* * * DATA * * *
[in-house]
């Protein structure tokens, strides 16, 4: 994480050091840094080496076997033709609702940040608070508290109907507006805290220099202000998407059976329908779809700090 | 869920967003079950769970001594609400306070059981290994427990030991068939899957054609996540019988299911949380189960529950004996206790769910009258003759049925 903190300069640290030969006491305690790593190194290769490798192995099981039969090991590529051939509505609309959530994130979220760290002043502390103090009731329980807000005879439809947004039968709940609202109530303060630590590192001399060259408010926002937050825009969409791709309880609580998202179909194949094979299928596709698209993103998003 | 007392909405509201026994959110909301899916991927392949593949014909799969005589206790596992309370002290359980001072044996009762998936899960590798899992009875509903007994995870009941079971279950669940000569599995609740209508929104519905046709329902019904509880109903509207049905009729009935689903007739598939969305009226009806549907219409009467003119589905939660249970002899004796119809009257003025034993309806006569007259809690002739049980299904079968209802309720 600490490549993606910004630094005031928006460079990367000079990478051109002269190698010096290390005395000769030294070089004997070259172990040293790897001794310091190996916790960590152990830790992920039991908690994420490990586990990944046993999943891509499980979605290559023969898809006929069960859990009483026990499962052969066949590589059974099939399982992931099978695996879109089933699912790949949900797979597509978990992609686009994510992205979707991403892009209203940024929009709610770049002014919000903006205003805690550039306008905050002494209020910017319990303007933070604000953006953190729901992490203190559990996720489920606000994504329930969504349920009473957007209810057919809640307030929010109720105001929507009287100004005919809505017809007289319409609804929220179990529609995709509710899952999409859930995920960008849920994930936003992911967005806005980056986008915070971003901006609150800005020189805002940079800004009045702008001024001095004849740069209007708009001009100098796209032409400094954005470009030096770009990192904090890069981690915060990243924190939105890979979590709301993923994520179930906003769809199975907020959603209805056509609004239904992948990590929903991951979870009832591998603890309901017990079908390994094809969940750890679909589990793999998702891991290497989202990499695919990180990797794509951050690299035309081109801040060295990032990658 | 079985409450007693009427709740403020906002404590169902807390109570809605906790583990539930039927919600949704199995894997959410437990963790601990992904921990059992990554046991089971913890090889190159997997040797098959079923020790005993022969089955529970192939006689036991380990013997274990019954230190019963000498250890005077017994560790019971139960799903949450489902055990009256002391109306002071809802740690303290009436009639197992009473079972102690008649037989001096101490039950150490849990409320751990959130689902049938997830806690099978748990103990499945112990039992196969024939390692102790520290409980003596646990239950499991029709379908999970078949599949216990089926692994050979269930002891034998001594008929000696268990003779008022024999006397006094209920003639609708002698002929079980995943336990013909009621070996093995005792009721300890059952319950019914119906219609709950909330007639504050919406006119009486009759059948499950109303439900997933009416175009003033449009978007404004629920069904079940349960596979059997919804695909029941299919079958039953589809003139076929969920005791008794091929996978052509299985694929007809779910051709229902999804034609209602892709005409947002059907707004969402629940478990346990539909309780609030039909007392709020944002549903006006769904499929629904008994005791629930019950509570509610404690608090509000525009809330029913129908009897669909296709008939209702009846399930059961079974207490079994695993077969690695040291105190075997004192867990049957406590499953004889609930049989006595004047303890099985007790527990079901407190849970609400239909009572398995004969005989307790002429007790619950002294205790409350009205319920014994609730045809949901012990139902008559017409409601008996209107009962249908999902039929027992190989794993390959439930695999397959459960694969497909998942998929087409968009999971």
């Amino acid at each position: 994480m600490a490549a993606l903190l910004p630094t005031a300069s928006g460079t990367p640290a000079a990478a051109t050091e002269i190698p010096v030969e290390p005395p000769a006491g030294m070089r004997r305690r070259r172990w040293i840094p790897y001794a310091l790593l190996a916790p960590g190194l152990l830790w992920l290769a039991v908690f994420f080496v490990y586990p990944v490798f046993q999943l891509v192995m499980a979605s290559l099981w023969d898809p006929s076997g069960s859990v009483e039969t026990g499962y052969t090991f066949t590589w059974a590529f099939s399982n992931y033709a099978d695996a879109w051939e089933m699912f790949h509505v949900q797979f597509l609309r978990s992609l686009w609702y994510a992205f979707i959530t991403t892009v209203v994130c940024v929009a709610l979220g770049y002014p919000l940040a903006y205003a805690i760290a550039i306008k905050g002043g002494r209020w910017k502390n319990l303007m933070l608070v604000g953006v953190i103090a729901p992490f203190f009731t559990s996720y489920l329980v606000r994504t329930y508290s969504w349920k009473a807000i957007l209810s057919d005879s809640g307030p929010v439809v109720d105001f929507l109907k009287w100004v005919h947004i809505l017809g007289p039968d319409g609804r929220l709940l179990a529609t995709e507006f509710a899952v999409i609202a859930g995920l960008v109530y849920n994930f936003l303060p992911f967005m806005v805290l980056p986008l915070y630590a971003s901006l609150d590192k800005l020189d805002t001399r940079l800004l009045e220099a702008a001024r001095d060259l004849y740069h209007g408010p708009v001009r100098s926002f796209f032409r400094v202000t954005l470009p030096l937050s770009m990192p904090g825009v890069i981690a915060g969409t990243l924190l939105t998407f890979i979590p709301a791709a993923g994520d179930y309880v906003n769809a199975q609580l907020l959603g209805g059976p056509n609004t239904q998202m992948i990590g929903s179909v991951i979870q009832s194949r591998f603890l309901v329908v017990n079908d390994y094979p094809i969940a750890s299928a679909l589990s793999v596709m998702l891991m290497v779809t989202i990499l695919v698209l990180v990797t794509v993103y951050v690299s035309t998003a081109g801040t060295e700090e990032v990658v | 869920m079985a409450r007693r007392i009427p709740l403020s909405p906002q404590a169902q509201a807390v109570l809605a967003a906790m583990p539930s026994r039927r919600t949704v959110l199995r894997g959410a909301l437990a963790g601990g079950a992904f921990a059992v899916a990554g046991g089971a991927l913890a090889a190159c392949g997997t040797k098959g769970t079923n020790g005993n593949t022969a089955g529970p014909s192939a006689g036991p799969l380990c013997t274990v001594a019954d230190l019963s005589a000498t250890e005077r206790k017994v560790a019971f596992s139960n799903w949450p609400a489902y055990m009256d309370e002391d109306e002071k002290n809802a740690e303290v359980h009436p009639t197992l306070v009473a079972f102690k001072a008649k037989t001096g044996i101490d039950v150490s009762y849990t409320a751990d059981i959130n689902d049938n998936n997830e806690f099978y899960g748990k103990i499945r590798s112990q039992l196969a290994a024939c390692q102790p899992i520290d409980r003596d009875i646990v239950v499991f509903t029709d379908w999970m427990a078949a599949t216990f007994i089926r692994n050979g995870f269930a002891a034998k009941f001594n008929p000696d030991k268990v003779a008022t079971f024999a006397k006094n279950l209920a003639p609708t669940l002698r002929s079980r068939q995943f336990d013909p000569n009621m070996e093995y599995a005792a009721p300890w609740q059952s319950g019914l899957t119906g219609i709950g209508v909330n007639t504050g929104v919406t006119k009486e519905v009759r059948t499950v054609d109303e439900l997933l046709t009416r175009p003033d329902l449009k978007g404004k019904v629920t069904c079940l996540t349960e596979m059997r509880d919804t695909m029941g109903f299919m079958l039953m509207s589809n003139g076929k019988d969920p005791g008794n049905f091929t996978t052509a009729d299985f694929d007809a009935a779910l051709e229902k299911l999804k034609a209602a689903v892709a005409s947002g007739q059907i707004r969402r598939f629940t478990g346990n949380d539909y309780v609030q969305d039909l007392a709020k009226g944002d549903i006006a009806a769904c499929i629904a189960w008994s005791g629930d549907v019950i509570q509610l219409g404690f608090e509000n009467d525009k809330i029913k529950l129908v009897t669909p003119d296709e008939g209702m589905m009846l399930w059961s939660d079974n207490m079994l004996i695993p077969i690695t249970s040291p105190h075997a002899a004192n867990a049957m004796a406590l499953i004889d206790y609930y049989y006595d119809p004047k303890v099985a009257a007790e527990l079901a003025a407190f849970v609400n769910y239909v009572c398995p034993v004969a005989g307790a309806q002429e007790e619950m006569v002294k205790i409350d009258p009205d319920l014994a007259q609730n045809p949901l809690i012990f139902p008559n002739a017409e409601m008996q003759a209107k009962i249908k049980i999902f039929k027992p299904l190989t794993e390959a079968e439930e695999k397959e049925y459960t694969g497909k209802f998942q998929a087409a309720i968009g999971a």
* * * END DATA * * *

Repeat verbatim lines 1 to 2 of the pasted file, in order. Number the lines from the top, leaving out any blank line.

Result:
[in-house]
């Protein structure tokens, strides 16, 4: 994480050091840094080496076997033709609702940040608070508290109907507006805290220099202000998407059976329908779809700090 | 869920967003079950769970001594609400306070059981290994427990030991068939899957054609996540019988299911949380189960529950004996206790769910009258003759049925 903190300069640290030969006491305690790593190194290769490798192995099981039969090991590529051939509505609309959530994130979220760290002043502390103090009731329980807000005879439809947004039968709940609202109530303060630590590192001399060259408010926002937050825009969409791709309880609580998202179909194949094979299928596709698209993103998003 | 007392909405509201026994959110909301899916991927392949593949014909799969005589206790596992309370002290359980001072044996009762998936899960590798899992009875509903007994995870009941079971279950669940000569599995609740209508929104519905046709329902019904509880109903509207049905009729009935689903007739598939969305009226009806549907219409009467003119589905939660249970002899004796119809009257003025034993309806006569007259809690002739049980299904079968209802309720 600490490549993606910004630094005031928006460079990367000079990478051109002269190698010096290390005395000769030294070089004997070259172990040293790897001794310091190996916790960590152990830790992920039991908690994420490990586990990944046993999943891509499980979605290559023969898809006929069960859990009483026990499962052969066949590589059974099939399982992931099978695996879109089933699912790949949900797979597509978990992609686009994510992205979707991403892009209203940024929009709610770049002014919000903006205003805690550039306008905050002494209020910017319990303007933070604000953006953190729901992490203190559990996720489920606000994504329930969504349920009473957007209810057919809640307030929010109720105001929507009287100004005919809505017809007289319409609804929220179990529609995709509710899952999409859930995920960008849920994930936003992911967005806005980056986008915070971003901006609150800005020189805002940079800004009045702008001024001095004849740069209007708009001009100098796209032409400094954005470009030096770009990192904090890069981690915060990243924190939105890979979590709301993923994520179930906003769809199975907020959603209805056509609004239904992948990590929903991951979870009832591998603890309901017990079908390994094809969940750890679909589990793999998702891991290497989202990499695919990180990797794509951050690299035309081109801040060295990032990658 | 079985409450007693009427709740403020906002404590169902807390109570809605906790583990539930039927919600949704199995894997959410437990963790601990992904921990059992990554046991089971913890090889190159997997040797098959079923020790005993022969089955529970192939006689036991380990013997274990019954230190019963000498250890005077017994560790019971139960799903949450489902055990009256002391109306002071809802740690303290009436009639197992009473079972102690008649037989001096101490039950150490849990409320751990959130689902049938997830806690099978748990103990499945112990039992196969024939390692102790520290409980003596646990239950499991029709379908999970078949599949216990089926692994050979269930002891034998001594008929000696268990003779008022024999006397006094209920003639609708002698002929079980995943336990013909009621070996093995005792009721300890059952319950019914119906219609709950909330007639504050919406006119009486009759059948499950109303439900997933009416175009003033449009978007404004629920069904079940349960596979059997919804695909029941299919079958039953589809003139076929969920005791008794091929996978052509299985694929007809779910051709229902999804034609209602892709005409947002059907707004969402629940478990346990539909309780609030039909007392709020944002549903006006769904499929629904008994005791629930019950509570509610404690608090509000525009809330029913129908009897669909296709008939209702009846399930059961079974207490079994695993077969690695040291105190075997004192867990049957406590499953004889609930049989006595004047303890099985007790527990079901407190849970609400239909009572398995004969005989307790002429007790619950002294205790409350009205319920014994609730045809949901012990139902008559017409409601008996209107009962249908999902039929027992190989794993390959439930695999397959459960694969497909998942998929087409968009999971």